Pesticides can be used for hemlock woolly adelgid treatment to save hemlock trees. Proactive management is necessary to combat the HWA to avoid infestation and death of healthy trees. HWA can be managed with a variety of strategies that prevent new infections and can actually save trees that are lightly infested. Hemlock woolly adelgid is a very small non-native aphid like insect that infests hemlock trees, eventually killing the trees within about six years.
DISTRIBUTION OF HEMLOCK WOOLLY ADELGID INFESTATION
This insect was first found in North America, in 1951 in Virginia and has since expanded to include numerous states in the eastern US. It has recently been found in southwest Michigan.
HOW HEMLOCK WOOLLY ADELGID KILLS TREES
The woolly adelgids are so small that the individual bugs are difficult to see. They have a white cotton-like furry covering on their bodies and egg masses that is visible when numerous adelgids infest the areas along the branch tips. The HWA feed on sap at the base of the hemlock needles which kills the needles and they fall off, defoliating the tree. It takes about 4 to 6 years for the infestation to stress the hemlock tree enough for numerous large branches to die back, and eventually the tree is killed. But the good news is that the white furry infestation along the needle twigs are noticeable and, with adequate treatment, the HWA can be removed. If a tree is not too far gone (too many dead branches) then it can be saved.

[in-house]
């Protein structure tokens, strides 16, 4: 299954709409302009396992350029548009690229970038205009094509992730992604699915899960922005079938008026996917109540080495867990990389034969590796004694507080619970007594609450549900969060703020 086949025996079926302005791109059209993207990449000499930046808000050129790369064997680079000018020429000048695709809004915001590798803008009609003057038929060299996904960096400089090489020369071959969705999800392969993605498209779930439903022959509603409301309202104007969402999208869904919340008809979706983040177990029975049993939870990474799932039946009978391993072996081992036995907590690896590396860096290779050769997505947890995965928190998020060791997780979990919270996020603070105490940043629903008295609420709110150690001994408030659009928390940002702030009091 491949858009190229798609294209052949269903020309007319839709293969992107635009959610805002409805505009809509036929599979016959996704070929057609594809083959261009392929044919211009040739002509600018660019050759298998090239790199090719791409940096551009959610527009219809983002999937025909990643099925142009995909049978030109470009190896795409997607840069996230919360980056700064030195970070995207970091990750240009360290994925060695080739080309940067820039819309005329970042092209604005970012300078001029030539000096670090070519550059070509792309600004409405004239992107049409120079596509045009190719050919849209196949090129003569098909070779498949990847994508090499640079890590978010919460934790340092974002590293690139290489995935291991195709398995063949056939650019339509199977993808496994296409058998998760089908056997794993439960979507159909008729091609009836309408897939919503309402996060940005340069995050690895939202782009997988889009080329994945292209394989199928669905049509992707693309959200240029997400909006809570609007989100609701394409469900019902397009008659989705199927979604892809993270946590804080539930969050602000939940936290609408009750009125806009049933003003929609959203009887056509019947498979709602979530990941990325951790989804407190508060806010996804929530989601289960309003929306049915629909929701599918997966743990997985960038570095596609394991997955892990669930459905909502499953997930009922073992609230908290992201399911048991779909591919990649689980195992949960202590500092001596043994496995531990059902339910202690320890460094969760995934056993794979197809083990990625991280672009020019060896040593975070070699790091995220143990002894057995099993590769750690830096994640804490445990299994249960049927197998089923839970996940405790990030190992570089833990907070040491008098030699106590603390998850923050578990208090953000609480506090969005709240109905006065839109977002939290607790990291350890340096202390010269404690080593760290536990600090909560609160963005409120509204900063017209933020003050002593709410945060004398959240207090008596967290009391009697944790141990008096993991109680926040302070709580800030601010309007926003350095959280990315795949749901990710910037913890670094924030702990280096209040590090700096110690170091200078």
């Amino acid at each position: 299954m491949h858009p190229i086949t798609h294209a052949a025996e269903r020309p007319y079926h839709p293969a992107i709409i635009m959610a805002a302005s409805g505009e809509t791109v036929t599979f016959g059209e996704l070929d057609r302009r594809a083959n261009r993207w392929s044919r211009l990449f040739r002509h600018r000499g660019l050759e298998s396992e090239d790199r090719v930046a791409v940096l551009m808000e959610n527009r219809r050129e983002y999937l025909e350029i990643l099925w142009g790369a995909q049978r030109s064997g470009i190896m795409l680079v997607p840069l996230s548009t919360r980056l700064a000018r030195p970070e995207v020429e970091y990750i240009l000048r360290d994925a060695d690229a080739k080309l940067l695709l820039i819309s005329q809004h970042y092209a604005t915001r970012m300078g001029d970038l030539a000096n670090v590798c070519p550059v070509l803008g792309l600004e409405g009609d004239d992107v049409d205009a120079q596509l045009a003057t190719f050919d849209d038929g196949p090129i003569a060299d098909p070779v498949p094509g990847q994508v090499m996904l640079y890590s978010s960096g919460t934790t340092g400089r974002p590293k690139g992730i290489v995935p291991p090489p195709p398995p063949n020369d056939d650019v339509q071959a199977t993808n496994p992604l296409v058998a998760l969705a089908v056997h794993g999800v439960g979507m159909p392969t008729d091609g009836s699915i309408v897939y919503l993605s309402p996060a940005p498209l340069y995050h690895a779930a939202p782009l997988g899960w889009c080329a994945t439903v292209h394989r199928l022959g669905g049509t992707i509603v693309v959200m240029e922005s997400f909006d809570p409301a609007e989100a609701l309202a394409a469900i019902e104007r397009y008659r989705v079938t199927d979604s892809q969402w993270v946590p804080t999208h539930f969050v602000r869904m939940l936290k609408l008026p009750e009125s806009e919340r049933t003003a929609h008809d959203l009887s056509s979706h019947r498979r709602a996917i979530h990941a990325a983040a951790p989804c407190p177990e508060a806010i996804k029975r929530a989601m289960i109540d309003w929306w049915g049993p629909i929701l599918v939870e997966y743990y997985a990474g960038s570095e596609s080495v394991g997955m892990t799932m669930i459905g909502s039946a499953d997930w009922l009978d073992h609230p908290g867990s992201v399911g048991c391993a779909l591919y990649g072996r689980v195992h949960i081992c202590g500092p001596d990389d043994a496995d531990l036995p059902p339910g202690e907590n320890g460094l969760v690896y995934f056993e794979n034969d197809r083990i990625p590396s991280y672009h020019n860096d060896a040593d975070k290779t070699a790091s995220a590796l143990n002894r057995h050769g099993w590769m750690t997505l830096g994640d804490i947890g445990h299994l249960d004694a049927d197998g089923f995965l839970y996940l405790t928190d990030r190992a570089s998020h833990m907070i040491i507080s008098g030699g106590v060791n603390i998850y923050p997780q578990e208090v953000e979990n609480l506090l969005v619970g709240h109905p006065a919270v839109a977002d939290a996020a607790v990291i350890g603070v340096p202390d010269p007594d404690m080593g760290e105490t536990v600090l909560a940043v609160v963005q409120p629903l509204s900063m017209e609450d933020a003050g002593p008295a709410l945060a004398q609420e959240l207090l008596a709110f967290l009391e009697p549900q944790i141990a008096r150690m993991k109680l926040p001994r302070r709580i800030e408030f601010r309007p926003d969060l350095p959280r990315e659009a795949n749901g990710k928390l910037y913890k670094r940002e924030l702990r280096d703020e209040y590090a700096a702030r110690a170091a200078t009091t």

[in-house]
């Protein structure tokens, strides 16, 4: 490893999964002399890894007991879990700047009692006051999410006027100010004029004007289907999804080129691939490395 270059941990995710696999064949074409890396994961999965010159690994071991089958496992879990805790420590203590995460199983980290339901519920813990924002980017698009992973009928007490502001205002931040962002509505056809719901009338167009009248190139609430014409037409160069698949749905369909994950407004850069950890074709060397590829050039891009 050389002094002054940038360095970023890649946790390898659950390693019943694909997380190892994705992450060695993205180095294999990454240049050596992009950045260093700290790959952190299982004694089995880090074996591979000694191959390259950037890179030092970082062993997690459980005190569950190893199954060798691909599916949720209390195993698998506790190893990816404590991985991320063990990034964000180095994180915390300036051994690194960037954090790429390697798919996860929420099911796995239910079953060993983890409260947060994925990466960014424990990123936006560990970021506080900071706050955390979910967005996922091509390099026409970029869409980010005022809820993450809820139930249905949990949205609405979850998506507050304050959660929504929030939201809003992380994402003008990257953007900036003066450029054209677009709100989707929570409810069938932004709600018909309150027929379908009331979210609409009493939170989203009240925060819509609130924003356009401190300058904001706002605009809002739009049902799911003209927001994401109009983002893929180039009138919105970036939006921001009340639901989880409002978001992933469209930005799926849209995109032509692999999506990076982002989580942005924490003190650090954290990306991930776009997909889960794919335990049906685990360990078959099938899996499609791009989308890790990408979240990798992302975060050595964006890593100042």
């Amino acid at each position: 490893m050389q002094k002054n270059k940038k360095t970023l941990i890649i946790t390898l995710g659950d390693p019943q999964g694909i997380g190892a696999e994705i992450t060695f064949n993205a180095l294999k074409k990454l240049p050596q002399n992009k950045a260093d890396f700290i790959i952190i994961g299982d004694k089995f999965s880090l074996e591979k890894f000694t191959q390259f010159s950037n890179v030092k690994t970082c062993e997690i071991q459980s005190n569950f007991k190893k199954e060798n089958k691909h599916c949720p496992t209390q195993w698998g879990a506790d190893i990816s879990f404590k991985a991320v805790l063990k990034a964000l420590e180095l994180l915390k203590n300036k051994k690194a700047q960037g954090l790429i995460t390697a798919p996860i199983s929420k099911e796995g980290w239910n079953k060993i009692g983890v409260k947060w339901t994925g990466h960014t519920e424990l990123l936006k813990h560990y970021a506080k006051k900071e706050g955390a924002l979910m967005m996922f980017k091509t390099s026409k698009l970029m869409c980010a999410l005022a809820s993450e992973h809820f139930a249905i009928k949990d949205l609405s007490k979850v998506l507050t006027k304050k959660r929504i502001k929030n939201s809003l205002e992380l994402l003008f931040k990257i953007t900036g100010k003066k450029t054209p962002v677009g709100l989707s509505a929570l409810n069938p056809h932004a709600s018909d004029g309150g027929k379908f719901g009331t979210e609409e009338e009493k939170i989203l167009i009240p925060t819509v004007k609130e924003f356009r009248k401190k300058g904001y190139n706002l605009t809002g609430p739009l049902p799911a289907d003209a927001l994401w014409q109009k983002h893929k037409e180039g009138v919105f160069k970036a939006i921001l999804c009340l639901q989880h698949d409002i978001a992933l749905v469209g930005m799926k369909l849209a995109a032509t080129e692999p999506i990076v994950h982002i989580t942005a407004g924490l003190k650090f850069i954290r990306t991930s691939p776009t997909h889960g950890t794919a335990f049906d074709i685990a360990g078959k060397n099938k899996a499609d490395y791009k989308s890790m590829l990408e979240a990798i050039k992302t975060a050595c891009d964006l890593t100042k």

HWA is spread primarily by the wind, and by birds and mammals. They stick to the fur and feathers and are transported as hitchhikers. Work is being done to identify and use native parasitic predators that feed on HWA, but this solution is in the early study stages. The conventional preventative and corrective responses for an invasive species outbreak are being pursued as detailed below.
To slow the spread of HWA there are state quarantine programs which restricts the movement of materials which might harbor the insect. It is difficult to control the spread of the insects that blow in with the wind. But much of the spread of infestation has occurred because of human transport of infected hemlock wood, branches and chips which carries HWA to new areas, and this behavior can be managed. Also, if trees are showing signs of infestation on or near your property there are some things you can do to limit or slow the infestation, including removal of the host infested trees, and chemical treatment. The goal of HWA control is to reduce the expansion of the HWA population, to limit or slow the attack of healthy trees and the spread to new geographical locations.